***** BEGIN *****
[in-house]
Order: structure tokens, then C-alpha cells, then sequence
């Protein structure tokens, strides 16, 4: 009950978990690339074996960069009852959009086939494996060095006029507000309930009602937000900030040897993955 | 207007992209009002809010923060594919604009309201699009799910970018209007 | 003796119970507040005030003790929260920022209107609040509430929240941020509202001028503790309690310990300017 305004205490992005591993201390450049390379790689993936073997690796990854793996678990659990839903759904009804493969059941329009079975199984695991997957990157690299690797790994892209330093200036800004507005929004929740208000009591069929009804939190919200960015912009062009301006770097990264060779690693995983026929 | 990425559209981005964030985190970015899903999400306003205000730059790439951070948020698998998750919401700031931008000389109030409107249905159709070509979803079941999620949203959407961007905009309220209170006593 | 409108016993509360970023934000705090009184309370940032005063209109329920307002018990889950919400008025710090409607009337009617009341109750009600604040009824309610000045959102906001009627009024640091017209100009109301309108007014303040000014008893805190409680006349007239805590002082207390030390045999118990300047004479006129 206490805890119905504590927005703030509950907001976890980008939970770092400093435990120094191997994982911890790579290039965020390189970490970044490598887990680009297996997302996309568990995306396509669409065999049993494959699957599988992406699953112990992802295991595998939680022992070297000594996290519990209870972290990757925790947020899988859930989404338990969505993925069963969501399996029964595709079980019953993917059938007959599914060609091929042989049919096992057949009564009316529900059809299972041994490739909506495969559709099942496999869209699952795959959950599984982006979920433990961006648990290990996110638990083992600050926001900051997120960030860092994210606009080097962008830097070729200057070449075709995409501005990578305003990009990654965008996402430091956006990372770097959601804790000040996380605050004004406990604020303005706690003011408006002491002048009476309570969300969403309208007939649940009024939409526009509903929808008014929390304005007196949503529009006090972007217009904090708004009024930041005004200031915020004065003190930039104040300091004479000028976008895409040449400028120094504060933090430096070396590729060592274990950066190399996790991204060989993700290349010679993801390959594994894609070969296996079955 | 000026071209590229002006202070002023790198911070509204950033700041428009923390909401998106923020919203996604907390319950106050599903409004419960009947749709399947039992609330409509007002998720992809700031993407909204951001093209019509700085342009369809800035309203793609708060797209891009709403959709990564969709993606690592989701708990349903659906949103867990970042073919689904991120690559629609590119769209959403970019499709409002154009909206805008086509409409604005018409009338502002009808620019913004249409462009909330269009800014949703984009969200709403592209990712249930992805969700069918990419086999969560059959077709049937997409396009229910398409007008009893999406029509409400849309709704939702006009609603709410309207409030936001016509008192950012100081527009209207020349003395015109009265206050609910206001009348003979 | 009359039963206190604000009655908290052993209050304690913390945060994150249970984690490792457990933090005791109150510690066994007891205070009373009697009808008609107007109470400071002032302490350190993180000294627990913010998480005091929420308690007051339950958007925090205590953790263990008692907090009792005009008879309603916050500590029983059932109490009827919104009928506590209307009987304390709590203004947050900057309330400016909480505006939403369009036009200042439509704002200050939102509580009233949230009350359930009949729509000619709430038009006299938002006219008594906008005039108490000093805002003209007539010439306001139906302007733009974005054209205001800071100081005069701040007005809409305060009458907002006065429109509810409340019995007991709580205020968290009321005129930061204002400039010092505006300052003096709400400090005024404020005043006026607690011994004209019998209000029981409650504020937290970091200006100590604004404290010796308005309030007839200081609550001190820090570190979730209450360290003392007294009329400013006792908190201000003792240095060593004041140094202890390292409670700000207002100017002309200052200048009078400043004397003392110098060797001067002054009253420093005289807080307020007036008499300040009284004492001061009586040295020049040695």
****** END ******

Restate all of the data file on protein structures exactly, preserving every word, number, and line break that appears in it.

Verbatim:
[in-house]
Order: structure tokens, then C-alpha cells, then sequence
């Protein structure tokens, strides 16, 4: 009950978990690339074996960069009852959009086939494996060095006029507000309930009602937000900030040897993955 | 207007992209009002809010923060594919604009309201699009799910970018209007 | 003796119970507040005030003790929260920022209107609040509430929240941020509202001028503790309690310990300017 305004205490992005591993201390450049390379790689993936073997690796990854793996678990659990839903759904009804493969059941329009079975199984695991997957990157690299690797790994892209330093200036800004507005929004929740208000009591069929009804939190919200960015912009062009301006770097990264060779690693995983026929 | 990425559209981005964030985190970015899903999400306003205000730059790439951070948020698998998750919401700031931008000389109030409107249905159709070509979803079941999620949203959407961007905009309220209170006593 | 409108016993509360970023934000705090009184309370940032005063209109329920307002018990889950919400008025710090409607009337009617009341109750009600604040009824309610000045959102906001009627009024640091017209100009109301309108007014303040000014008893805190409680006349007239805590002082207390030390045999118990300047004479006129 206490805890119905504590927005703030509950907001976890980008939970770092400093435990120094191997994982911890790579290039965020390189970490970044490598887990680009297996997302996309568990995306396509669409065999049993494959699957599988992406699953112990992802295991595998939680022992070297000594996290519990209870972290990757925790947020899988859930989404338990969505993925069963969501399996029964595709079980019953993917059938007959599914060609091929042989049919096992057949009564009316529900059809299972041994490739909506495969559709099942496999869209699952795959959950599984982006979920433990961006648990290990996110638990083992600050926001900051997120960030860092994210606009080097962008830097070729200057070449075709995409501005990578305003990009990654965008996402430091956006990372770097959601804790000040996380605050004004406990604020303005706690003011408006002491002048009476309570969300969403309208007939649940009024939409526009509903929808008014929390304005007196949503529009006090972007217009904090708004009024930041005004200031915020004065003190930039104040300091004479000028976008895409040449400028120094504060933090430096070396590729060592274990950066190399996790991204060989993700290349010679993801390959594994894609070969296996079955 | 000026071209590229002006202070002023790198911070509204950033700041428009923390909401998106923020919203996604907390319950106050599903409004419960009947749709399947039992609330409509007002998720992809700031993407909204951001093209019509700085342009369809800035309203793609708060797209891009709403959709990564969709993606690592989701708990349903659906949103867990970042073919689904991120690559629609590119769209959403970019499709409002154009909206805008086509409409604005018409009338502002009808620019913004249409462009909330269009800014949703984009969200709403592209990712249930992805969700069918990419086999969560059959077709049937997409396009229910398409007008009893999406029509409400849309709704939702006009609603709410309207409030936001016509008192950012100081527009209207020349003395015109009265206050609910206001009348003979 | 009359039963206190604000009655908290052993209050304690913390945060994150249970984690490792457990933090005791109150510690066994007891205070009373009697009808008609107007109470400071002032302490350190993180000294627990913010998480005091929420308690007051339950958007925090205590953790263990008692907090009792005009008879309603916050500590029983059932109490009827919104009928506590209307009987304390709590203004947050900057309330400016909480505006939403369009036009200042439509704002200050939102509580009233949230009350359930009949729509000619709430038009006299938002006219008594906008005039108490000093805002003209007539010439306001139906302007733009974005054209205001800071100081005069701040007005809409305060009458907002006065429109509810409340019995007991709580205020968290009321005129930061204002400039010092505006300052003096709400400090005024404020005043006026607690011994004209019998209000029981409650504020937290970091200006100590604004404290010796308005309030007839200081609550001190820090570190979730209450360290003392007294009329400013006792908190201000003792240095060593004041140094202890390292409670700000207002100017002309200052200048009078400043004397003392110098060797001067002054009253420093005289807080307020007036008499300040009284004492001061009586040295020049040695």